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Butler Shares Lessons In Excellence

eric-butler-storyimage-102x83.jpgEric Butler (E’81, TPR’86) has dedicated himself to excellence, both in business and life. As part of the W.L. Mellon Speaker Series, the executive vice president of marketing and sales for Union Pacific Corp was back at the Tepper School of Business on September 25th to treat students to his colorful and no-nonsense advice.

Using lessons learned from his life and career, Butler exhorted the students to fully appreciate their numerous opportunities and give back accordingly, both to the organization and the community.

“To whom much is given, much is required,” said Butler, who is also an ordained minister. Raised in New York’s inner city where many around him fell prey to prison and drugs, Butler remains grateful to his alma mater, currently serving on the Tepper School of Business Alumni Board and having endowed a student scholarship.

“I’ll be forever indebted to Carnegie Mellon,” said Butler, “because I recognize that this school didn’t just give me skills, which they did, or give me training, which they did. This school helped me to broaden my perspective and understanding of the world, which was the foundation for whatever success I have achieved.”

As an integral part of becoming future leaders, Butler enumerated the students’ obligations to company and community, including doing your best on the job. He emphasized his point with his employer, Union Pacific, the largest railroad in the U.S. “We have 10,000 customers,” he said simply. “If we’re not doing our job, we could shut down America.”

Butler stressed an “unrelenting focus on excellence,” encouraging the students to ignore the limitations placed on them by others. He also warned the crowd that fulfilling intentions requires hard work while accepting responsibility requires courage. Excuses and mere complaints require no strength and mean nothing more than taking the easy way out.

His straightforward business ‘lessons learned’ captured the group’s attention. The pointers included:

  • You spend the majority of your hours at work. If the environment doesn’t fit you, it’ll kill you.
  • Change is a constant.
  • You must believe in what you do and have a passion for it.
  • Focus on the future - where you want to be is a better exercise than focusing on where you are.
  • People may doubt what you say, but they’ll “listen” to what you do.
  • Our business world is becoming much more complex, competitive and volatile. Management is about coping with complexity. Leadership is about driving and thriving in that unstable world.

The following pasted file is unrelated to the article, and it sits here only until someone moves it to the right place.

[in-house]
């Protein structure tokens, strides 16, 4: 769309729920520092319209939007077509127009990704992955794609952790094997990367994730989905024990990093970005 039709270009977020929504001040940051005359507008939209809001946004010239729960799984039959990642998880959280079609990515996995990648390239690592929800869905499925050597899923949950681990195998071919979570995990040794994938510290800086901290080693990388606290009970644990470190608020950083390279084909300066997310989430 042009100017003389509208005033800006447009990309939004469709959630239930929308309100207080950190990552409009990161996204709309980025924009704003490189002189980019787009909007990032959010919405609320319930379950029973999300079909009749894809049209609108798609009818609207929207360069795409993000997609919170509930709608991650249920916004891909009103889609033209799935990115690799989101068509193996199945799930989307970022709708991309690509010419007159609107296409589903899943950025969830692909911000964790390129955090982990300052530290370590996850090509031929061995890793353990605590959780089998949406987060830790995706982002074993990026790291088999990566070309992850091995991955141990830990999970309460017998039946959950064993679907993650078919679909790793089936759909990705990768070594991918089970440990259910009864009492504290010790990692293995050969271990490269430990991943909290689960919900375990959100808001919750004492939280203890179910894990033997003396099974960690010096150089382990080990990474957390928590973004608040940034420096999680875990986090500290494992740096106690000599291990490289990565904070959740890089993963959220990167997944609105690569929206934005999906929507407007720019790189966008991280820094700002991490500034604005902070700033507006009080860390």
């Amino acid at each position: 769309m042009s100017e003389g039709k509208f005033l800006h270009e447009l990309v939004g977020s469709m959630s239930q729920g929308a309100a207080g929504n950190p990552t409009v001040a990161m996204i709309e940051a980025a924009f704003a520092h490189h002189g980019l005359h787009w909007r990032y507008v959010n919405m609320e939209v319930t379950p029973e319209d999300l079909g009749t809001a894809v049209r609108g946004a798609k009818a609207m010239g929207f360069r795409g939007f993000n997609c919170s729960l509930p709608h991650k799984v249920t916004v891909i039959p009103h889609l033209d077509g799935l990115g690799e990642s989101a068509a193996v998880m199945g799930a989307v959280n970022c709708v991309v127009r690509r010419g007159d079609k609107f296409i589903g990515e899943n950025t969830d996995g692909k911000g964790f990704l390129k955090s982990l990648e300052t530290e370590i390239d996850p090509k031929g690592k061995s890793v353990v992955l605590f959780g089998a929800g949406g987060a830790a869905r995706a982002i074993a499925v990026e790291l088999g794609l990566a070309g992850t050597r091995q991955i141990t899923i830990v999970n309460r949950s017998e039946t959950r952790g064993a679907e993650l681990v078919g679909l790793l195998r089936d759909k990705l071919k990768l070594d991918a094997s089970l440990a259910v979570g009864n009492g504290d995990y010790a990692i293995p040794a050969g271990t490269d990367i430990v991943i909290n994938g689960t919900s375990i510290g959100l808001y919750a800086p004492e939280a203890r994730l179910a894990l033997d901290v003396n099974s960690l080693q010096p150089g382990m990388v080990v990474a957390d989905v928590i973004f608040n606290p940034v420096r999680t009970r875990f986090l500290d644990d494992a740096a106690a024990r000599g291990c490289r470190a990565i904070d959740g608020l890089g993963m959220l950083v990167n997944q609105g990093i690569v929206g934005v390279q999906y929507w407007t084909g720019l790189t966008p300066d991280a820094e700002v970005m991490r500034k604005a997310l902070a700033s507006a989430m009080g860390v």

• As leaders of teams, community organizations and companies, focus on capturing the hearts and the minds of people that you impact. The wallets will follow.

Students’ questions prompted more honest and useful insights from the self-described “tough, but fair” executive, including never make your decisions on the basis of popularity and deal with challenges respectfully and honestly. People will appreciate it, he said.

Butler differentiated between mentors and sponsors, describing the latter as those who advocate for you, often unknown. Consequently, he cautioned the students that “in the business world, every interaction counts.” Moreover, to avail themselves fully of the valuable advice only mentors can give, students would be wise to demonstrate their openness to honest feedback.

Butler’s words regarding diversity were thoughtful, stating that true diversity represents more than racial or ethnic variation, but the fact that people approach issues in differing ways. “The key is to value these differences but mold them toward the same organizational outcome,” he noted.

While Butler has spent time in his career in a number of functional areas, his last ten years in marketing and sales revealed an important conclusion. “Customer service is king in any business. It is absolutely critical. Really understanding that is the only way any business can survive.”

Coming from an engineering background, he encouraged the audience not to underestimate the critical role of analytics in marketing, noting that analytics are what help a business to thoroughly understand customer value and develop products and strategies in response. He argued that marketing and sales are driven by analytics, key in understanding the value proposition.

And to get the most out of the highly regarded opportunity to be at the Tepper School of Business, Butler stressed, “Don’t spend your time in graduate school just to get the degree. Get the experience, the education. Learn from your professors and your classmates; broaden your perspective of the world. Then use that to go and make a difference.”
 


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Mark D. Burd

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Tepper School of Business
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mdburd@andrew.cmu.edu
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